Many people have never seen a down stock market. Turn on the financial news and you hear gloomy predictions about a market correction just around the corner. Interest rates have been rising, but will they continue and for how long remains a mystery. No one can accurately predict the future. What can a client needing to generate income from their investments do?
When the stock market was marching upwards, this wasn’t a problem. If your statement values were higher month after month, you could just tap a little here and there, paying those bills. If the stock market declines, pulling money out accelerates deterioration in your portfolio. What are your options?
1. Covered call writing.
This strategy can be a good fit if the stock market is going sideways or declining. Your client needs to complete paperwork and understand what they are doing. As a good advisor, you should be able to explain the concept. You own several hundred shares of a certain stock. It’s currently trading at $32/share. It’s going sideways, but you still like it. Someone else thinks it is going to go up in price sooner rather than later. There is a procedure where you can sell them an “option” (they are actually called options) to buy 100 shares of that $32 stock at $35/share within the next couple of months. (The date is fixed.) They will pay you a premium, a certain amount of money, for that privilege. If by expiration day, the stock is still trading below $35/share, it’s logical the option will not be executed. You pocket the premium and decide if you want to repeat the process. If at any point the stock traded at or over $35/share and the option was exercised, you need to deliver 100 shares to the buyer, who pays you $35/share. You do not need to hand over those specific shares because you can immediately buy some in the open market for delivery. This is important if the stock you own has a low-cost basis and you do not want to trigger a taxable event.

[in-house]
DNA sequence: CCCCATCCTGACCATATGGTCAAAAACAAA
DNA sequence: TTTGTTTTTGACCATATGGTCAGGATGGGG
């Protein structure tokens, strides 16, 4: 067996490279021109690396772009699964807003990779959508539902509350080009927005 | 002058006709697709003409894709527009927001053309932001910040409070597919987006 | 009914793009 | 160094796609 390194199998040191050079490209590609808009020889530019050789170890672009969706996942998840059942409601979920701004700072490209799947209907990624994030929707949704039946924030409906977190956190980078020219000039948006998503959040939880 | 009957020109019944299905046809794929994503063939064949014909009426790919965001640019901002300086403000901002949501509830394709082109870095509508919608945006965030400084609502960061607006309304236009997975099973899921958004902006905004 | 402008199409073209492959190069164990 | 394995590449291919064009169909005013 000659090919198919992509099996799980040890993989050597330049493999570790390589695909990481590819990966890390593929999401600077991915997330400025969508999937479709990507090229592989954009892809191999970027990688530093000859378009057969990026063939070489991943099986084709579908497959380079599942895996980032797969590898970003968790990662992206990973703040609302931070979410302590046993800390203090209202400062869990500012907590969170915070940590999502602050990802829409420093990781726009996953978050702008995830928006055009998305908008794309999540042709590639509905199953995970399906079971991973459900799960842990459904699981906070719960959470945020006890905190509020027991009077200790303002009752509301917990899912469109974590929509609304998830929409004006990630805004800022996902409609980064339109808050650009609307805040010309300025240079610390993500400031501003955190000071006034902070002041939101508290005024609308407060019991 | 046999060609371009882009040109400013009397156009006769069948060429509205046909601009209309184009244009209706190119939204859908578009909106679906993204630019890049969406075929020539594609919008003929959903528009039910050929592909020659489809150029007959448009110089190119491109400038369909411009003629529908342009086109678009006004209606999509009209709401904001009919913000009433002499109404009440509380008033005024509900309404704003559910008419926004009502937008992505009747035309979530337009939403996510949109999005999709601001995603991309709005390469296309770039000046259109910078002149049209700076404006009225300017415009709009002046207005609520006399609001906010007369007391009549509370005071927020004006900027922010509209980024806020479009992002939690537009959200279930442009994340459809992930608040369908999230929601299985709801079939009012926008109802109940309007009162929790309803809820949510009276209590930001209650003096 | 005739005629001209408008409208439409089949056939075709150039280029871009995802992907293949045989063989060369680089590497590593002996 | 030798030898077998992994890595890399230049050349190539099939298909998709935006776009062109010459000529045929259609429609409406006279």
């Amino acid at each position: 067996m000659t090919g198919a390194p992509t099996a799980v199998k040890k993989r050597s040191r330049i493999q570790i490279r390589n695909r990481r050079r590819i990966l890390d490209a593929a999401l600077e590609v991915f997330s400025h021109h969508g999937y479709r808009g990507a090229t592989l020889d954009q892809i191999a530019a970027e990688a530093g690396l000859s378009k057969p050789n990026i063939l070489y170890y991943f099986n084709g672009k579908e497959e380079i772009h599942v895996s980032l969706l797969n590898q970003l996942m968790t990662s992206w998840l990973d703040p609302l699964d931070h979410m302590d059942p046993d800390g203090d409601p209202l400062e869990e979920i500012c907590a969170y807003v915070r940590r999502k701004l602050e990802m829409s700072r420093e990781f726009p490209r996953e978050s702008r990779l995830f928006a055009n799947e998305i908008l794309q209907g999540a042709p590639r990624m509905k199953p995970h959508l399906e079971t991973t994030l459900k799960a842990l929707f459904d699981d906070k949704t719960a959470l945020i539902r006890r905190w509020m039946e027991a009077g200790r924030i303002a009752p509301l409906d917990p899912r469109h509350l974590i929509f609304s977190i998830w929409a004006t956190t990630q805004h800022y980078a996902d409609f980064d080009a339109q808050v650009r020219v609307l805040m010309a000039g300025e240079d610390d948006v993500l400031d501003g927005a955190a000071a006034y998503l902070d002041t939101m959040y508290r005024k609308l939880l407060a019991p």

2. Build a bond ladder.
Generally speaking, the longer a bond runs, the higher the rate of interest you earn. Let’s assume a five-year CD yields about 3.25%. (as of 9/12/22) and one year CD returns 2.50%. Suppose money market funds are returning 1.90%. Instead of a client keeping their money liquid at a variable rate currently at 1.90%, they could split their cash for savings into five buckets, investing each on a different rung of a five-rung ladder. You are earning the blended average and if rates are higher one year from now, the maturing one-year bond becomes your new five-year bond.
3. Buy total return stocks.
This income-oriented client needs to understand investing in the stock market comes with risks. They do some research and buy stocks in companies with earnings growth potential and a history of paying reliable dividends, which they tend to increase over time. Your client has the potential to make money and sell the stock at a profit (if it goes up) yet are also being paid a dividend while they are waiting. As I recall, Warren Buffett is a big fan of buying good stocks and being paid while you wait.
An unsettled stock market or a lower interest rate environment doesn’t mean your income seeking client is out of alternatives. Try and expand their horizons by introducing other strategies.
Related: Can Your Client Run Their Personal Finances Like a Business?